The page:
9 ways to beat depression

Posted July 30, 2016


I have hit a rough patch the last few years and think I might be suffering from depression. I don’t know the difference though, between regular discouragement and the kind of depression that justifies talking to a doctor or counselor. I have always thought people with depression just needed to buck up, but I think now it’s not that easy. This dark cloud over me won’t go away no matter how hard I try to think positive. I really don't want to take medication, but how would I know if it’s necessary and what else can I do? I’d love some advice on breaking free from this. Any suggestion is worth a try.


Depression is becoming increasingly common in our world. Some experts think the rise in cases of depression is tied to the amount of processed junk food we eat. A University College London study showed that people who ate a lot of fried, processed, high sugar junk food were 58 percent more likely to suffer from clinical depression. Other experts blame heavy metal poisoning, a sedentary lifestyle or even living at high altitude.

Whatever it is, the World Health Organization estimates that 121 million people around the world are clinically depressed. Many of those live in the USA as 13 percent of Americans are now taking antidepressant drugs. (This figure jumps to 25 percent for women in their 40s and 50s.)

Opinions vary on whether these people really need medication. Some think antidepressants are way over-prescribed and others think they are absolutely necessary, despite the many side effects. I would recommend talking to your doctor and researching all your pharmaceutical and non-pharmaceutical options before you decide what's right for you. If you have mild to moderate depression I offer a homeopathic depression bootcamp that is good option for those who don’t need medication.

Ask yourself the following questions to see if you are chemically depressed, not just sad and struggling:

  1. Have you lost interest in activities that you used to enjoy? Are you no longer interested in being social, having sex, playing sports or doing things that used to make you happy?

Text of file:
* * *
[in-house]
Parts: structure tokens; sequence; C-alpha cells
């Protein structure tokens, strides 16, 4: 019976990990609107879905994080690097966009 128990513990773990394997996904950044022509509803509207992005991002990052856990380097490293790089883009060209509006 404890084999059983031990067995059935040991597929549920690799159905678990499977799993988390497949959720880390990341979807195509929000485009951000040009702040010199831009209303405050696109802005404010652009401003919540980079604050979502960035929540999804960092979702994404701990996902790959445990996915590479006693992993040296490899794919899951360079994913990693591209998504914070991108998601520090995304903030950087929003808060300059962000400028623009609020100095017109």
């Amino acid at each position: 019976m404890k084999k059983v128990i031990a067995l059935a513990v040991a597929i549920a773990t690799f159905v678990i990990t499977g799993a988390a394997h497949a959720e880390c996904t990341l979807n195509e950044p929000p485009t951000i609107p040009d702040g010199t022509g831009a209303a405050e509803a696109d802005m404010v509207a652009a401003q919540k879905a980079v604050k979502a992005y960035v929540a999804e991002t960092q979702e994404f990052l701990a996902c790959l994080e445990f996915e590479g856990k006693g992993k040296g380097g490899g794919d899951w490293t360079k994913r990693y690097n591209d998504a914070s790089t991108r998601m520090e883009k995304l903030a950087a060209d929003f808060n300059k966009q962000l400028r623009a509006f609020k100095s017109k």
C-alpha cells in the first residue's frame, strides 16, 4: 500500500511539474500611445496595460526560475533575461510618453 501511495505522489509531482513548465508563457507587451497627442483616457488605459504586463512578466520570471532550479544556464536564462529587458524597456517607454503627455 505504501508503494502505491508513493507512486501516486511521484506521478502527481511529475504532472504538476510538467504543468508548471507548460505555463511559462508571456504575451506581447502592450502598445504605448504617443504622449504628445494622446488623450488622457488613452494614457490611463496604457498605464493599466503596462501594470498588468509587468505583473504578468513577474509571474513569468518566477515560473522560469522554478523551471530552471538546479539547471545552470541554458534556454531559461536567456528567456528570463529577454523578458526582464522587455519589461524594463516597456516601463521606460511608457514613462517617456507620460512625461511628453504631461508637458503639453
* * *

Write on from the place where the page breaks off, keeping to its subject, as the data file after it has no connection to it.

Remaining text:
2. Have you either lost or gained a lot of weight in the last month?
  3. Are you either having trouble sleeping or sleeping all the time?
  4. Do you feel hopeless and helpless? Is the dark cloud of negativity hanging over you all the time — without any end in sight?
  5. Are you much more restless, grouchy, angry or irritable? Do you have a short fuse and feel bothered by almost everyone? Or do you find yourself not caring about anything or anyone? Are you more reactive or impulsive?
  6. Are you tired all the time and even small tasks or events wear you out?
  7. Do you have trouble concentrating, remembering things or making decisions?Do you have more feelings of inadequacy than ever before? Do you ever think the world and even your family might be better off without you? Do you think about suicide?
  8. Do you have more headaches, backaches and stomach pain than you used to? Do you feel generally unwell most of the time?
If you answered yes to more than a few of these, you may be clinically depressed. I recommend you see a medical professional right away because there are many conditions like hormone deficiencies that can also cause it. Then take the time to look into medications and alternative treatments, of which there are many. Every person's body is different, so you may need to try a few things before you find what works for you.